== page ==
AHD PRODUCTION of motor vehicles in large, quantities has, for many years and ever since the American manufacturers built up for themselves vast organizations (and, in many instances, substantial fortunes), engaged the thoughts of all concerned in the industry in this country. The advantages were obvious—design settled for a much longer period, the organization settled into comfortable grooves, buying of raw materials simplified because the large purchases would attract sellers, output easily disposed of s because the lower price of the finished article would be an important and valuable selling factor. The disadvantages, too, were equally obvious, for if the buyer and user of an article, such asethe motor vehicle, which provides ample scope for development and improvement, is not content to mark time, still less'is the British manufacturer willing to stay the hand of progress.
It is not going too far to say that the great moving forces in the development of the motor vehicle have been British desire for progress and cOmpetition among makers to produce something better than their • immediate competitors can produce. Public opinion • has followed the lead of the makers and encouraged progress by showing that it was attracted by the best and the most practical and efficient. British makers feared the loss of the individual touch and note in their dealings with the user, and never had any • desire to bring motor vehicle productionto the soulless level of sewing machine manufacture. And they probably forecasted the -very thing -which we know • has happened in the States—the maker of a vehicle of world-wide notoriety employing for his own personal use another make of car, like the proprietor of the restaurant of the music-hall stage going " out" every day for lunch.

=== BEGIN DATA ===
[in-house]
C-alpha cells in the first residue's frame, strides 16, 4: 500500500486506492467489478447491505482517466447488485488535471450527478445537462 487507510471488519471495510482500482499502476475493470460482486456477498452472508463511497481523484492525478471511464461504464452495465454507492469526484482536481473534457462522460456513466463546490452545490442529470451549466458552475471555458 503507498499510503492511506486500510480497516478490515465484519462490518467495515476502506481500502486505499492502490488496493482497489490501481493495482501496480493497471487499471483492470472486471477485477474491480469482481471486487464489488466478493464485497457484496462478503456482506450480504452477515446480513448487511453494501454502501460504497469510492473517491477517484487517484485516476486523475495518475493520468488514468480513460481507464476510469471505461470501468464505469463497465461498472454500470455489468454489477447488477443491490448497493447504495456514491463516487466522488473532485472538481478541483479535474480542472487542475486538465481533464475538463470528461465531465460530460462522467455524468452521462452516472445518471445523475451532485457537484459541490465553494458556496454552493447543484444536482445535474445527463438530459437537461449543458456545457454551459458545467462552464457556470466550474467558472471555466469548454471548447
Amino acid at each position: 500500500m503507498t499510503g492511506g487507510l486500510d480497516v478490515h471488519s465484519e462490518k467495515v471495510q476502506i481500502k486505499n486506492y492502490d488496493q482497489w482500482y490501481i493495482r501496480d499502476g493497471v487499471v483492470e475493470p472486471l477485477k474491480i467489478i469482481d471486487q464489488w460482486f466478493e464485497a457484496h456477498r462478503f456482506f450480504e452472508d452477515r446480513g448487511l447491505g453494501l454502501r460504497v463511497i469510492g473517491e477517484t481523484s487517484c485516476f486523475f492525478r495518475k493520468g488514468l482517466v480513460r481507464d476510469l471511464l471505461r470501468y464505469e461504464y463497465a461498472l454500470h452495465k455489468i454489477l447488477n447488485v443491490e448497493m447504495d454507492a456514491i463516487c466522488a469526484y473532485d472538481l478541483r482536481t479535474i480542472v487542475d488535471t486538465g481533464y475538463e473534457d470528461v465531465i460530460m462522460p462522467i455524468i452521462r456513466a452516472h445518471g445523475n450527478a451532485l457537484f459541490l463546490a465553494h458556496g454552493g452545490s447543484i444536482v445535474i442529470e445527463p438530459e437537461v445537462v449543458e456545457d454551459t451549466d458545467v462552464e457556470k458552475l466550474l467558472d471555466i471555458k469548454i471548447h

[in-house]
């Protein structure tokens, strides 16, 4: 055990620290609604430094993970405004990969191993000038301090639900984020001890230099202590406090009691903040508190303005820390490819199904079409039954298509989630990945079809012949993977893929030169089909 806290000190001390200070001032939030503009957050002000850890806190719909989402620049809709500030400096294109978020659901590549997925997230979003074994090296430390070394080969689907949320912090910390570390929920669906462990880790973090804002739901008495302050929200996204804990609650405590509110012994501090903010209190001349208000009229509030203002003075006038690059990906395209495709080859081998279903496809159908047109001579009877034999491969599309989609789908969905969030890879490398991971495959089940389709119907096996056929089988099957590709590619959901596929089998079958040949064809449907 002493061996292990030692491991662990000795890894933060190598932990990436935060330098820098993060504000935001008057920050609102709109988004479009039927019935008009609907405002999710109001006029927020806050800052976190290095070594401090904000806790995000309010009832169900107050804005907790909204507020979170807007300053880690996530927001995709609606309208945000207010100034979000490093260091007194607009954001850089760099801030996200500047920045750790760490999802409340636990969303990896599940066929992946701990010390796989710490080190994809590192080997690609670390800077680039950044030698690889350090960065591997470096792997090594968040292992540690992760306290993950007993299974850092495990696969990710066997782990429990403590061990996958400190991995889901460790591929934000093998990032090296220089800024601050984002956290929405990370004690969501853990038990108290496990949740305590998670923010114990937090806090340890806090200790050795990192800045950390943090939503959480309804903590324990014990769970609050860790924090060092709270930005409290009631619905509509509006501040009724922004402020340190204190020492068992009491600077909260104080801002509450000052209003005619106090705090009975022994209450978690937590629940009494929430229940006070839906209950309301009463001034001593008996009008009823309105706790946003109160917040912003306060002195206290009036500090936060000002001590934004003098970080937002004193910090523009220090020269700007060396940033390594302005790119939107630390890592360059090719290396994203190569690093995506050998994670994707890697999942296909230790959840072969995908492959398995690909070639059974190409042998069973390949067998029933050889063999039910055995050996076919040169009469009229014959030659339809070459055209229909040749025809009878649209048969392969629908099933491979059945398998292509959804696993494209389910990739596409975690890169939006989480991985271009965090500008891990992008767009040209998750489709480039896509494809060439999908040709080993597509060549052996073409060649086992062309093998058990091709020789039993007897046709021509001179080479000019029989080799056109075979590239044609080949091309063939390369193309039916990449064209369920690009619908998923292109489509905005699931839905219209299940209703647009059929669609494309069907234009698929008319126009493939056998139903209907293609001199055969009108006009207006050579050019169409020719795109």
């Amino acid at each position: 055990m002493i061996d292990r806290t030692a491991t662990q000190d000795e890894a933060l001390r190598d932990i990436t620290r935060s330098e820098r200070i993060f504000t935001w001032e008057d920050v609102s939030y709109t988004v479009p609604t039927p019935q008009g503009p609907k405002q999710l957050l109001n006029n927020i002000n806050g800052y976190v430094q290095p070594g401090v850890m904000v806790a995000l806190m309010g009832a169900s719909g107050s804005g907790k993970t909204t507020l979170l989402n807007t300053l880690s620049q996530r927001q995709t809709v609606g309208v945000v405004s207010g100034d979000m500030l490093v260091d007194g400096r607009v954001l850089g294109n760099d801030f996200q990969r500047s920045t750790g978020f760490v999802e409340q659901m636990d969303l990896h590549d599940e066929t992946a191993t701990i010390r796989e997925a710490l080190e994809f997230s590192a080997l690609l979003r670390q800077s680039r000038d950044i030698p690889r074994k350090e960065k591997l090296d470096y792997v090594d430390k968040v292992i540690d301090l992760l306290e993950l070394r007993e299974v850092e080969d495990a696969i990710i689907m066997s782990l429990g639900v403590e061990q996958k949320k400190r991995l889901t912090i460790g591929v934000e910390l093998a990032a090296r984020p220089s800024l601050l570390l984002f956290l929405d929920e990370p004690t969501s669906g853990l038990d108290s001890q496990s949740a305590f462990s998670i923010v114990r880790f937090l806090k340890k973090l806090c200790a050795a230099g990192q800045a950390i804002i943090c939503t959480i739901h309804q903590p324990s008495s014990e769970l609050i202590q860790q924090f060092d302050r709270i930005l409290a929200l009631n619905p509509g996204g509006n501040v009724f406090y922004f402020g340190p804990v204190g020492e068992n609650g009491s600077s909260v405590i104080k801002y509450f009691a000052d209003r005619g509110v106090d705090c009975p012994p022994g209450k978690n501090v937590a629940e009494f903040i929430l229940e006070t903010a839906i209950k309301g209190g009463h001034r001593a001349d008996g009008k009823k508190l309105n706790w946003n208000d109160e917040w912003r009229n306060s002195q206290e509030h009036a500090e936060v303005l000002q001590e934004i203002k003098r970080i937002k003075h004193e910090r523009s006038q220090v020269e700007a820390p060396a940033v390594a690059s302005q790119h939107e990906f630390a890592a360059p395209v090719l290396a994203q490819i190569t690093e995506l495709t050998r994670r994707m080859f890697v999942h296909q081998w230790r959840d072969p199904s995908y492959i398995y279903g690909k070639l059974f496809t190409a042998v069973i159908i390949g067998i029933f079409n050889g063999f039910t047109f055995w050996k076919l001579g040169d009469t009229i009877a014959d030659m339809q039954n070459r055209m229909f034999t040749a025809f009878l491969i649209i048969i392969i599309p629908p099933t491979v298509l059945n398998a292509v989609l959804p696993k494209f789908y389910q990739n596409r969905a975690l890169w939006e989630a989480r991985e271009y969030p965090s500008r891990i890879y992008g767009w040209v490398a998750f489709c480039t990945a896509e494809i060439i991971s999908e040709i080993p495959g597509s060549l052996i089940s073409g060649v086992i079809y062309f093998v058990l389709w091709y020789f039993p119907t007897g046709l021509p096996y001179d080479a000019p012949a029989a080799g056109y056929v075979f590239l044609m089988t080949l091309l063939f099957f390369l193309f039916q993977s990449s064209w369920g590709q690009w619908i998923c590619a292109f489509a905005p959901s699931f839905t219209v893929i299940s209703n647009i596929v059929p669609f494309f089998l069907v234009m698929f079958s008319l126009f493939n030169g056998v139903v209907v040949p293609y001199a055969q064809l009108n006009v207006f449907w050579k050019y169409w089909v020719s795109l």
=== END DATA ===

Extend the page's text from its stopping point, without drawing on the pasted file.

But, even if the Britisher is rarely in business for the mere sake of piling up a colossal fortune, or of watching the vast expansion of figures, he is unquestionably interested in introducing efficiency into productive methods, and, having decided the selling limits of a particular design, he is prepared to adopt the methods of production which shall accelerate output ancUreduce cpsts. This has been the motive underlying the-introduction of the conveyer system of construction at the Walthamstow works of the Associated Equipment Co., Ltd., described fully in this issue of THE COMMERCIAL MOTOR. As is there shown, the chassis units are disposed at the upper end and along the two sides of the conveyer building, and the chassis as they come into being, travel on the conveyer from one unit stores to the next, arriving, at the end of a four hours journey, complete and ready for the road. By this means of production the A.E. Co., Ltd., is able to produce,by a single day shift 110 3-ton lorries pees week. This figure is capable of being expanded and, by the employment of further shifts, the capacity for output of the conveyer could be proportionately increased. We certainly think the method of production described by us is worthy of elose examination by every, maker, not because it need make for much-larger outputs, or that its value solely rests upon that fact, as that it makes for ease and regularity of output.